We start counting when it's moving 103m/s. (And incidentally, that's pretty fast for a car. Formula 1, maybe?) Each second after that, it moves 1m/s faster than it was before. So if we call time by seconds, as we often do in these things, we call the start, after zero ...
*October 10, 2009*

**ap calc**

Draw the pool as a rectangle. Now draw a rectangle around that, such that each side is equally distant from the sides of the pool. This represents the sidewalk around the pool. The area of the pool is 12 * 18 = 216 sq.ft. If the sidewalk were 3 feet wide everywhere, the width ...
*October 10, 2009*

**Algebra - oops typo**

b^2 - 4ac 1 - (4)(2)(-1)
*October 10, 2009*

**Algebra**

Doublecheck the expression within the square root, and watch your signs. b^2 - 4ac 1 - (4)(1)(-1)
*October 10, 2009*

**Finance. **

Start with 10, finish with 20 after 1 year you have 10*x after 2 years 10*x*x after 3 years 10*x*x*x 10 x^3 = 20 x^3 = 2
*October 10, 2009*

**Finance. **

I just answered a very similar question from Kim right below. The method to solve this is the same, but you can make up your own numbers: say, 10,000 at the start and 20,000 at the end.
*October 10, 2009*

**finance**

I like this question :-) Let's assume interest is compounded annually. After one year, the value will be 10,477.03 * x, where x is 1 + (interest rate implicitly divided by 100). After two years, it will be 10,477.03 * x * x, because we increase it by the same percent again...
*October 10, 2009*

**Algebra**

Well done! You got it right. But I think you may have missed a turn in the simplification. The simplification is largely a matter of taste, but also laziness - the less you have to write to use your result in the next stage of a problem, the better :-) You started with: (10...
*October 10, 2009*

**Programming & Algorithm**

I'm not exactly sure what (1) is asking. General considerations? An exemplar? Anyway, a stack has only two operations: push something in; pop something out. You will need space in which to store the items on the stack. Start with the items. What data types will you be ...
*October 10, 2009*

**Maths**

Is this using current British coinage, or pre-decimalisation? There is a quite famous problem by Dudeney about this, but it uses old coinage - farthings and suchlike. The book "Amusements in Mathematics by Henry Ernest Dudeney" is available ibn Project Gutenberg, if ...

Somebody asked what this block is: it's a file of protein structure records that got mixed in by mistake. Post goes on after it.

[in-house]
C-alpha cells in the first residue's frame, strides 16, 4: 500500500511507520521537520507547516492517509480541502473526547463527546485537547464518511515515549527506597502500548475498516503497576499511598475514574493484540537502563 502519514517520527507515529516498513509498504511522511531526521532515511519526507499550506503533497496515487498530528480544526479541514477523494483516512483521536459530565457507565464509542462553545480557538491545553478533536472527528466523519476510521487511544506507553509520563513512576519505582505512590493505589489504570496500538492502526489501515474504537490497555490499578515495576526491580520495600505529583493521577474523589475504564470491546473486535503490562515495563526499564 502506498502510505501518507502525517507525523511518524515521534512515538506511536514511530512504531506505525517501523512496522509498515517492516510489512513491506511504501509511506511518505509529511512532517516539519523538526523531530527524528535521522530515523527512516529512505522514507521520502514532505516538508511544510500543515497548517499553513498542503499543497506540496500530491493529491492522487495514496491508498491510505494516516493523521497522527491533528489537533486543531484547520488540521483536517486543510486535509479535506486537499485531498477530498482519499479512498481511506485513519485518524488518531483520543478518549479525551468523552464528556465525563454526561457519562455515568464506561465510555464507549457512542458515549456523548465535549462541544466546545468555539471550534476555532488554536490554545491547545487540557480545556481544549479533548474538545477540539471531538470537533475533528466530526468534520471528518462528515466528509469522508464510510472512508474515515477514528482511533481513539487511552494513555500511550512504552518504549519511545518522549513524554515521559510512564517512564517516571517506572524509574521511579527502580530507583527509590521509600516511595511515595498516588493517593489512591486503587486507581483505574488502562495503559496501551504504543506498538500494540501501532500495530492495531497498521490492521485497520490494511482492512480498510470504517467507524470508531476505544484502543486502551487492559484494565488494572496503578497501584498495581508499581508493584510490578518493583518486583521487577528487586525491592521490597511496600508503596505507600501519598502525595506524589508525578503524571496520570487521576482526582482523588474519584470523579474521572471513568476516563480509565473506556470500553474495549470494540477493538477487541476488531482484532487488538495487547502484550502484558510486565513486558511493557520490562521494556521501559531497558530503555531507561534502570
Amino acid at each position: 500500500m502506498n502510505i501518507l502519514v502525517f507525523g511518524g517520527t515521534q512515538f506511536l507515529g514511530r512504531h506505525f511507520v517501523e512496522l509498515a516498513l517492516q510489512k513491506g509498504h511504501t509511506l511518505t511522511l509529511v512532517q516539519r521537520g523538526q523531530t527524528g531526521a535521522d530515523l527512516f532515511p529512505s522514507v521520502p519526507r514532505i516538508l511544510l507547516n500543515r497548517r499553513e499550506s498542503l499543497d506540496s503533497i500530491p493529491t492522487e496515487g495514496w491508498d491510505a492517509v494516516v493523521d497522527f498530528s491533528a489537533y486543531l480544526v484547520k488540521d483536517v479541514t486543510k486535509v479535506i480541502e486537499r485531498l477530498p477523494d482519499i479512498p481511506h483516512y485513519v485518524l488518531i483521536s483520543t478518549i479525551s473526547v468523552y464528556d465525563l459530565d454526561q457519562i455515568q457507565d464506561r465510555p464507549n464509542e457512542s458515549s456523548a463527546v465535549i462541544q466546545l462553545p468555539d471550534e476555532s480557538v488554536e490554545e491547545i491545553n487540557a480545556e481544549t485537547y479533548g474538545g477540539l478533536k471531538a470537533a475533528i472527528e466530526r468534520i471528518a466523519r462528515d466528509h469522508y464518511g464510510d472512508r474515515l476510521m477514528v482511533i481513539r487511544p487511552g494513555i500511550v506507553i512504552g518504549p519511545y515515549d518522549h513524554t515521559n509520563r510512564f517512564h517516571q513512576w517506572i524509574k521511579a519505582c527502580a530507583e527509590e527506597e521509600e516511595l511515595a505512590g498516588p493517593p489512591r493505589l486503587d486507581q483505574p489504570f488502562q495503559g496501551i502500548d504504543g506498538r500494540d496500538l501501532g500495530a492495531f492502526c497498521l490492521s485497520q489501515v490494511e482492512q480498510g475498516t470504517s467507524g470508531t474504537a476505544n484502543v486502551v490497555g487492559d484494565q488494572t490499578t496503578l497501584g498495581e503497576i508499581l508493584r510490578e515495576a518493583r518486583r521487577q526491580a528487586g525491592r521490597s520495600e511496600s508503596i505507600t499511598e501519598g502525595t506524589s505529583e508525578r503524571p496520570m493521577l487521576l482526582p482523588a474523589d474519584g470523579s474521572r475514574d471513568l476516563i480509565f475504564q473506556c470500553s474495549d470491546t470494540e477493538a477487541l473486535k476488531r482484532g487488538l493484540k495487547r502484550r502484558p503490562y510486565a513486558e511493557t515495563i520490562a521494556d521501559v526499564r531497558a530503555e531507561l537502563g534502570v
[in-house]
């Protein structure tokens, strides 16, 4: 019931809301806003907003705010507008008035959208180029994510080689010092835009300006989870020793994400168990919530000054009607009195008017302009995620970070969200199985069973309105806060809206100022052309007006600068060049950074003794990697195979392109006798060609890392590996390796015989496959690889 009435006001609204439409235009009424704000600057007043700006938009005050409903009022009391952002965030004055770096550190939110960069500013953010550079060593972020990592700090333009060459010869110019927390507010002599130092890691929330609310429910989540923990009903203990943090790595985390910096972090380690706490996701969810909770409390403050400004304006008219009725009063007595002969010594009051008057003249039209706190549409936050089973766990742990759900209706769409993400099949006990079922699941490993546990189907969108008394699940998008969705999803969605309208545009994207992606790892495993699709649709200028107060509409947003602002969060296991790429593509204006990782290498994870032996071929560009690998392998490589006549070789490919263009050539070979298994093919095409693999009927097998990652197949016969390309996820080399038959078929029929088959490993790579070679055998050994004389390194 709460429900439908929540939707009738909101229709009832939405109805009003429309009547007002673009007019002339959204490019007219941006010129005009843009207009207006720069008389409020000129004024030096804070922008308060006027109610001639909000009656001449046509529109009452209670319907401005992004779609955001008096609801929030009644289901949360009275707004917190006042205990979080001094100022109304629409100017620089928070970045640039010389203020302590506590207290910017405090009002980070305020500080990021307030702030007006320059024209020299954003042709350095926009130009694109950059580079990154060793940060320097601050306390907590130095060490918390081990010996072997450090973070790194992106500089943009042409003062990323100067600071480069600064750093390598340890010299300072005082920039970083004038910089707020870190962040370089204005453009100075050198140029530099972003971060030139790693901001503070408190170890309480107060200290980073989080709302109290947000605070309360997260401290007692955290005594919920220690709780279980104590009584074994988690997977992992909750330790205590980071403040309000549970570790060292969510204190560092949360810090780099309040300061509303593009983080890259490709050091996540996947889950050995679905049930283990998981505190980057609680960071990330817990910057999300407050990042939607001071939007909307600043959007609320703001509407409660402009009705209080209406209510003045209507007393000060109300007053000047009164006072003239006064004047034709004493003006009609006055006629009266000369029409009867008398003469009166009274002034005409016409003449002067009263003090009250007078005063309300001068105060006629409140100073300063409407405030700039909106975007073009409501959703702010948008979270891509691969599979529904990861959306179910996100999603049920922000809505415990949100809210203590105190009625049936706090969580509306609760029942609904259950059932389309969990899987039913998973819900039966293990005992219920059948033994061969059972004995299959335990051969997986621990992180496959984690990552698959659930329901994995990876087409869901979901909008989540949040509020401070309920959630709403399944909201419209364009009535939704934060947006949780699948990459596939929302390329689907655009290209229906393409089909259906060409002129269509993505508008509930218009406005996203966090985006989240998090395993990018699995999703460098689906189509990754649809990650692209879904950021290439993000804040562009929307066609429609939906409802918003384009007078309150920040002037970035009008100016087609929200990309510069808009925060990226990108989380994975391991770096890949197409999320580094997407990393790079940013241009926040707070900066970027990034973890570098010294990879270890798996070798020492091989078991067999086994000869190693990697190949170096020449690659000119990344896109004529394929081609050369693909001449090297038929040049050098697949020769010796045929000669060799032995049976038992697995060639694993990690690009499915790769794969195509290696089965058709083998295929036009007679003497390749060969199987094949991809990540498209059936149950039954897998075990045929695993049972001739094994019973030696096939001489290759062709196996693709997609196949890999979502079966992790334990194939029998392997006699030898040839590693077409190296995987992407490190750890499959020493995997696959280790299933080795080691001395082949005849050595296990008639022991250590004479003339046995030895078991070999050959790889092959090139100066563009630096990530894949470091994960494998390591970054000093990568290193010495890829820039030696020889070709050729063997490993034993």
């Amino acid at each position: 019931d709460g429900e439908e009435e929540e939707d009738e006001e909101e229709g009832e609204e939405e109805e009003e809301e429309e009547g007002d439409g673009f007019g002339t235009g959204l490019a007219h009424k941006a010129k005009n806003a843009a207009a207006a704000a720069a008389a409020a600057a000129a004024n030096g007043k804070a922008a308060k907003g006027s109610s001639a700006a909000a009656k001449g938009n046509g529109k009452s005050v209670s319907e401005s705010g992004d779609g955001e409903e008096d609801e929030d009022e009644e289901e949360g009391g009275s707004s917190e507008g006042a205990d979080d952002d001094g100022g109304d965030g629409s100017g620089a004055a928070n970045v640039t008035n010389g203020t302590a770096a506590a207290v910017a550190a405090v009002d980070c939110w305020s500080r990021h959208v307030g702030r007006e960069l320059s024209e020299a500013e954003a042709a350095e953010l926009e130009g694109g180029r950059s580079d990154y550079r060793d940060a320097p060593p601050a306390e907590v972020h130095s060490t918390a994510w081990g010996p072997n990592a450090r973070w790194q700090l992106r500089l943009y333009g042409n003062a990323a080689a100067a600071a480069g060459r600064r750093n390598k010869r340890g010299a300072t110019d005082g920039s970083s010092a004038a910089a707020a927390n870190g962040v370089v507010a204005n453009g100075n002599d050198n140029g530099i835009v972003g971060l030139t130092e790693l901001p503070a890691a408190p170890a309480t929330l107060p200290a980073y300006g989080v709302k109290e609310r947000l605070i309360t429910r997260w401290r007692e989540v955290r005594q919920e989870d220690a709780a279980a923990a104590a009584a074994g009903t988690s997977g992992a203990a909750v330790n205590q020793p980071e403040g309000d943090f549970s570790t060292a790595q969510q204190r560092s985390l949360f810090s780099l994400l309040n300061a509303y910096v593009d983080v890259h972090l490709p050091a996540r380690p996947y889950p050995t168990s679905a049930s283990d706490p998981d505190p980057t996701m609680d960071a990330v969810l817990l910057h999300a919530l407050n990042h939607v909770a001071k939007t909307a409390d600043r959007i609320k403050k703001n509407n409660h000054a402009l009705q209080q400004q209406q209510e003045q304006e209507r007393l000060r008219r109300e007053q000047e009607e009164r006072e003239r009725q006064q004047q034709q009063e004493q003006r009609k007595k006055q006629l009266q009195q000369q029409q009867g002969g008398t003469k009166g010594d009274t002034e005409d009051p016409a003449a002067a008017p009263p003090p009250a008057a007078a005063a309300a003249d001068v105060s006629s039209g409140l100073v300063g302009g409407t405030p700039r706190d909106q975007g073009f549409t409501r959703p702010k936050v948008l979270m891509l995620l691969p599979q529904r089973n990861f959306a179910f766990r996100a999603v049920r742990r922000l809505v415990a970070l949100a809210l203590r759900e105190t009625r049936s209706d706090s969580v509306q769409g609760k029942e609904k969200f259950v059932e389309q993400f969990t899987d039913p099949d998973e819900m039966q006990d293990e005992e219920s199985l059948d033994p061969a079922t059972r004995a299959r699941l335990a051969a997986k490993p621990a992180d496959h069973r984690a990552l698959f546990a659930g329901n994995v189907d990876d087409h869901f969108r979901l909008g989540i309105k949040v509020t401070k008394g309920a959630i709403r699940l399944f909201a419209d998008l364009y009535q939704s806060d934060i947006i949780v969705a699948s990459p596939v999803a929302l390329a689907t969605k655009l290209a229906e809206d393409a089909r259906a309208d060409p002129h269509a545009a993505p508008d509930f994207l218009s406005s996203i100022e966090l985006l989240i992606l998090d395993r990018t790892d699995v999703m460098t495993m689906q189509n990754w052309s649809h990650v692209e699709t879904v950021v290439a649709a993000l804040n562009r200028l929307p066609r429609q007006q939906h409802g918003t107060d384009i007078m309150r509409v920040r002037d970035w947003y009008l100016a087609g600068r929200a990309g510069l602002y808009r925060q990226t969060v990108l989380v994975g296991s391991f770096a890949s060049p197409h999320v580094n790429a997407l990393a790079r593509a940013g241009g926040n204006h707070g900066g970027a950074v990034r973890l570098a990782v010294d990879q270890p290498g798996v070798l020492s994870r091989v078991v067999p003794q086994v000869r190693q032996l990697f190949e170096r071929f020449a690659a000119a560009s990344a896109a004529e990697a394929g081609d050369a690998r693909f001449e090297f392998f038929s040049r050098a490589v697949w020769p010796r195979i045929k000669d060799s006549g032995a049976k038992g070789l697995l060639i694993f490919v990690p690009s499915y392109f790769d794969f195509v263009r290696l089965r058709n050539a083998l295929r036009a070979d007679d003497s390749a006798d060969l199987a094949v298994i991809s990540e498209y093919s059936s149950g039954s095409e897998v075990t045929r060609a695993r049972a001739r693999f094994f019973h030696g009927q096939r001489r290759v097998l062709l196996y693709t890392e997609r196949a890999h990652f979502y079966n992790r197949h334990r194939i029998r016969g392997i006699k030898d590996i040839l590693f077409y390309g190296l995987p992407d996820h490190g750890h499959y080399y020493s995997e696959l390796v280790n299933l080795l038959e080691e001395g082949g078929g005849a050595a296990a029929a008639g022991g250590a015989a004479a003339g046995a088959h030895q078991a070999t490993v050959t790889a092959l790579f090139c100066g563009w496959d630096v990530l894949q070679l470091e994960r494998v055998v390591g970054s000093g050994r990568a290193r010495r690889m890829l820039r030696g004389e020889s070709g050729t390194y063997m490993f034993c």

*October 10, 2009*

**math**

Magic, you need to post a new question, rather than follow on an existing thread. I'm not sure, but I think the question means that the _answer_ after subtracting 1 is 114. If so, then start by asking yourself what number leaves 114 when you subtract 1 from it. Got that? ...
*October 10, 2009*

**marketing**

Thanks for the kind words :-)
*October 10, 2009*

**marketing**

Look up what the 4 Ps are. Got that? OK. Now consider something _you_ bought recently. It's likely that it'll be easier to write about something large and unusual you bought, like a pair of skis, than something small and common, like a fizzy drink, though both will ...
*October 10, 2009*

**visual basic**

I just read your question again, and I now think that, given an input string, you want to find the first non-zero digit in it. Though again, I could be wrong. So if the input is "A046", you want "4", and if it's "0.0029x" you want "2"...
*October 9, 2009*

**visual basic**

Perhaps the most useful tip you can know in learning to program, though you won't find it in a book, is to ask for help, giving _all_ information about the problem, whether you think it's useful of not! :-) You've posted the problem code. This is good. You haven&#...
*October 9, 2009*

**System analysis**

The hardware vendor will say it's a software problem. The software company will call it a hardware problem. The department manager will have somewhere else to be. The sysadmin/BOFH will sigh and mutter "PEBKAC" as he walks past. The experienced project manager ...
*October 9, 2009*

**math**

This one's kind of pretty. I first thought we'd be into sin and trig country, but we don't have to. But you have to see it in a diagram. Draw lines for the lamppost and the woman, and a line from the top of the lamppost just over the woman to the ground. You should...